Ernestine Schumann-Heink, née Rössler (15 June 1861 – 17 November 1936), was a celebrated German Bohemian, later American, operatic contralto, noted for the size, beauty, tonal richness, flexibility and wide range of her voice.
She was born Ernestine "Tini" Rössler to a German-speaking family in the town of Libeň (German: Lieben), Bohemia, Austrian Empire, which is now part of the city of Prague, Czech Republic. Her father Hans Rössler was a shoe maker; while previously serving as an Austrian cavalry officer, he had been stationed in northern Italy (then an Austrian protectorate), where he met and married Charlotte Goldman, with whom he returned to Libeň. When Ernestine was three years old, the family moved to Verona. In 1866, at the outbreak of the Austro-Prussian War, the family moved to Prague, where she was schooled at the Ursuline Convent. At war's end, the Roesslers moved to Podgórze, now part of Kraków. The family moved again to Graz when Tini was thirteen. Here she met Marietta von LeClair, a retired opera singer, who agreed to give her voice lessons.
In 1877, Rössler made her first professional performance, in Beethoven's Ninth Symphony in Graz, appearing with soprano Maria Wilt, and her operatic debut at Dresden's Royal Opera House on October 15, 1878 as Azucena in Il trovatore.
In 1882, she married Ernest Heink, secretary of the Semperoper, the Saxon State Opera Dresden; this violated the terms of their contracts, and both had their employment abruptly terminated. Heink took a job at the local customs house and was soon transferred to Hamburg. Ernestine remained in Dresden to pursue her career, and eventually rejoined her husband when she secured a position at the Hamburg Opera. She went on to have four children with Heink. One of their children, Ferdinand Schumann-Heink (1893–1958) was a prolific, though mostly unbilled, Hollywood character actor.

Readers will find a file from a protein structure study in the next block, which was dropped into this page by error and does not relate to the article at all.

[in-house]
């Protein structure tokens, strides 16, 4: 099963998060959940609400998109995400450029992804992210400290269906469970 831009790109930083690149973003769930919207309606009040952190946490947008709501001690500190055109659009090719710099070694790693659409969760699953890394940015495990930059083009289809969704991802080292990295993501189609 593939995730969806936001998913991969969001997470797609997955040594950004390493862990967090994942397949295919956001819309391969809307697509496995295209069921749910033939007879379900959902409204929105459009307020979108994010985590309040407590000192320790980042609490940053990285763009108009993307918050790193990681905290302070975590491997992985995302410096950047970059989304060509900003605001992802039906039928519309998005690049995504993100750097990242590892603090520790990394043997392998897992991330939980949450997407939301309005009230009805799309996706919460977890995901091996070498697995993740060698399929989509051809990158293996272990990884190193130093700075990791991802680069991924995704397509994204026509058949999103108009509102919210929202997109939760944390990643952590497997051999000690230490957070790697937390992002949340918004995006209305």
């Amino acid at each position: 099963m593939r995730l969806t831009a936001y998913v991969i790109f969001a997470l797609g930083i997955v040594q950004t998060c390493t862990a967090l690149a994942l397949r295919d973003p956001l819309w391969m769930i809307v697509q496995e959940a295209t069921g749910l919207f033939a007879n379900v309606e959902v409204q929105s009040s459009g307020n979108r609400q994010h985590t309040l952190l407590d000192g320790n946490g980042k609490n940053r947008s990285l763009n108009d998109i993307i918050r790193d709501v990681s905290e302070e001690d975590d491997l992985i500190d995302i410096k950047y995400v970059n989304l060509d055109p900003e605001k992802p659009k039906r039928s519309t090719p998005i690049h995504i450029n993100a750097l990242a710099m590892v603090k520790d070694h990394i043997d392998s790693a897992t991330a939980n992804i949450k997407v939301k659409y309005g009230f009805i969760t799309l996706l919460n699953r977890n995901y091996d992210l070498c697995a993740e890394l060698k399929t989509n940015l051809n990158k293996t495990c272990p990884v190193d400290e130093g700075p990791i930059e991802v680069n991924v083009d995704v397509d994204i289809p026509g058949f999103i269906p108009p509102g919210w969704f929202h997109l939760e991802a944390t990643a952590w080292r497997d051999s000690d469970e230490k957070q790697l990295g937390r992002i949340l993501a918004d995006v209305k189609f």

Ernest Heink was again thrown out of work when Saxons were banned from government positions, and departed to Saxony to find work. Ernestine, pregnant, did not follow him; they were divorced in 1893. That same year she married actor Paul Schumann, with whom she had three more children. Her second marriage lasted until Paul Schumann's death in 1904. She came to the United States to make a brief foray into the Broadway theater, playing in Julian Edwards' operetta Love's Lottery, in which her performance was noted for the fact that she often broke off to ask the audience whether her English was good enough. She left the production after 50 performances and soon returned to opera.
Her breakthrough into leading roles was provided when prima donna Marie Goetze argued with the director of the Hamburg opera. He asked Ernestine to sing the title role of Carmen, without rehearsal, which she did to great acclaim. Goetze, in a fit of pique, cancelled out of the role of Fidès in Le prophète, to be performed the following night, and was again replaced by Ernestine. Schumann-Heink replaced Goetze as Ortrud in Lohengrin the following evening, one more time without rehearsal, and was offered a ten-year contract.
She performed with Gustav Mahler at the Royal Opera House, Covent Garden, London, and became well known for her performances of the works of Richard Wagner at Bayreuth, singing at the Bayreuth Festivals from 1896 to 1914.
Schumann-Heink made the first of her many phonograph (gramophone) recordings in 1900. Many of them have been reissued on CD and continue to impress due to the quality of her rich voice and the excellence of her technique.
In 1905, she married William Rapp, Jr., her manager. They divorced in 1915.